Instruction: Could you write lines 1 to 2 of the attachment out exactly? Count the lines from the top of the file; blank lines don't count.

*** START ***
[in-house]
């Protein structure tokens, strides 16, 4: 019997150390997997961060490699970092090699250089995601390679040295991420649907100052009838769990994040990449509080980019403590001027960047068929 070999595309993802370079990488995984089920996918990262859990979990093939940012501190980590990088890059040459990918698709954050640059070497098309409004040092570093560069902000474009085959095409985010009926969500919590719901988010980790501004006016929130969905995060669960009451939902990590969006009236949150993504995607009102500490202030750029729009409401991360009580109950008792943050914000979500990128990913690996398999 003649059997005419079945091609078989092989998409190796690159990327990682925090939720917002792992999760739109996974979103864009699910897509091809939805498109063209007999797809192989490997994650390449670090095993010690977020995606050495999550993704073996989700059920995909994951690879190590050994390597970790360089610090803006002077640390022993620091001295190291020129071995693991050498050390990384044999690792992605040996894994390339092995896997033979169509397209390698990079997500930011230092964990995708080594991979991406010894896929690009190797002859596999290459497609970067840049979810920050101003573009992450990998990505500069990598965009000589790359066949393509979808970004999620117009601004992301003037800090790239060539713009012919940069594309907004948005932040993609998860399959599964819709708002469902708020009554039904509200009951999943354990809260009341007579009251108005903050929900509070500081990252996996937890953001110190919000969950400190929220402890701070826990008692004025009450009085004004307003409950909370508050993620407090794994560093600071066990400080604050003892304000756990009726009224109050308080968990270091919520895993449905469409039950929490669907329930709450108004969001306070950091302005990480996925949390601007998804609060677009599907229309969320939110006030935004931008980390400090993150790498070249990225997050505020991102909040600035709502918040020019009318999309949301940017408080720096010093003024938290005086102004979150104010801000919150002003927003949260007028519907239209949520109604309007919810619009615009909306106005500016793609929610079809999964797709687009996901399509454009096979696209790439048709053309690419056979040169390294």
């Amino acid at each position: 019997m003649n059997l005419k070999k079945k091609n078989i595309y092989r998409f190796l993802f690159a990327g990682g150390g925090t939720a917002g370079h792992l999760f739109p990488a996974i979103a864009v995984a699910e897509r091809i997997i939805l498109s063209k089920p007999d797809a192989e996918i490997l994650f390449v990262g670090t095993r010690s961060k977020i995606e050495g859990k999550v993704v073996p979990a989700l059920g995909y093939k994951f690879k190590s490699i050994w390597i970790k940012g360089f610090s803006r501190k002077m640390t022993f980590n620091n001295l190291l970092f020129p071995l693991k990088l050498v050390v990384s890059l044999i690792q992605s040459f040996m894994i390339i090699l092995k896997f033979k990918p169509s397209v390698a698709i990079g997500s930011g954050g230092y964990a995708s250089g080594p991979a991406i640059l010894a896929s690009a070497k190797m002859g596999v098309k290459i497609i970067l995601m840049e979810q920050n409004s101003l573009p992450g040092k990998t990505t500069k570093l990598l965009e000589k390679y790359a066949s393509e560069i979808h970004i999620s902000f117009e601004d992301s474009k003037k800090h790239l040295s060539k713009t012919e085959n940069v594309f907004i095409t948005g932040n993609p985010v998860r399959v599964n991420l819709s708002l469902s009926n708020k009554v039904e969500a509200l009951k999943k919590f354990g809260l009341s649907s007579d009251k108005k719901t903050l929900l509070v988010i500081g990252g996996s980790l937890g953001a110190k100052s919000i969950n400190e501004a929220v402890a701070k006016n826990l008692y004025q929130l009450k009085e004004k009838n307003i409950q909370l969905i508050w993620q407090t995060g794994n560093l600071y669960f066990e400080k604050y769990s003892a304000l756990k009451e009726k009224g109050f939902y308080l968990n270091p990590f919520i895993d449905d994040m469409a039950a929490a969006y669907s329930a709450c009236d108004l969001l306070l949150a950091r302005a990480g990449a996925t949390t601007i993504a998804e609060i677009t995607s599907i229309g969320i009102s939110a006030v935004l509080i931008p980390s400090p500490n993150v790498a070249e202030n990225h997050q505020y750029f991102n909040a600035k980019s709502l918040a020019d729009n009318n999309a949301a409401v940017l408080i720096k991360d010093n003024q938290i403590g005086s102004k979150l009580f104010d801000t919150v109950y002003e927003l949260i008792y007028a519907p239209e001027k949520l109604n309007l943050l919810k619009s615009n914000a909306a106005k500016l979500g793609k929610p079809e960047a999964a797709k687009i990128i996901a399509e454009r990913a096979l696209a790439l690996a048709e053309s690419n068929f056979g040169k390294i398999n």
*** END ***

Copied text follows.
[in-house]
């Protein structure tokens, strides 16, 4: 019997150390997997961060490699970092090699250089995601390679040295991420649907100052009838769990994040990449509080980019403590001027960047068929 070999595309993802370079990488995984089920996918990262859990979990093939940012501190980590990088890059040459990918698709954050640059070497098309409004040092570093560069902000474009085959095409985010009926969500919590719901988010980790501004006016929130969905995060669960009451939902990590969006009236949150993504995607009102500490202030750029729009409401991360009580109950008792943050914000979500990128990913690996398999 003649059997005419079945091609078989092989998409190796690159990327990682925090939720917002792992999760739109996974979103864009699910897509091809939805498109063209007999797809192989490997994650390449670090095993010690977020995606050495999550993704073996989700059920995909994951690879190590050994390597970790360089610090803006002077640390022993620091001295190291020129071995693991050498050390990384044999690792992605040996894994390339092995896997033979169509397209390698990079997500930011230092964990995708080594991979991406010894896929690009190797002859596999290459497609970067840049979810920050101003573009992450990998990505500069990598965009000589790359066949393509979808970004999620117009601004992301003037800090790239060539713009012919940069594309907004948005932040993609998860399959599964819709708002469902708020009554039904509200009951999943354990809260009341007579009251108005903050929900509070500081990252996996937890953001110190919000969950400190929220402890701070826990008692004025009450009085004004307003409950909370508050993620407090794994560093600071066990400080604050003892304000756990009726009224109050308080968990270091919520895993449905469409039950929490669907329930709450108004969001306070950091302005990480996925949390601007998804609060677009599907229309969320939110006030935004931008980390400090993150790498070249990225997050505020991102909040600035709502918040020019009318999309949301940017408080720096010093003024938290005086102004979150104010801000919150002003927003949260007028519907239209949520109604309007919810619009615009909306106005500016793609929610079809999964797709687009996901399509454009096979696209790439048709053309690419056979040169390294």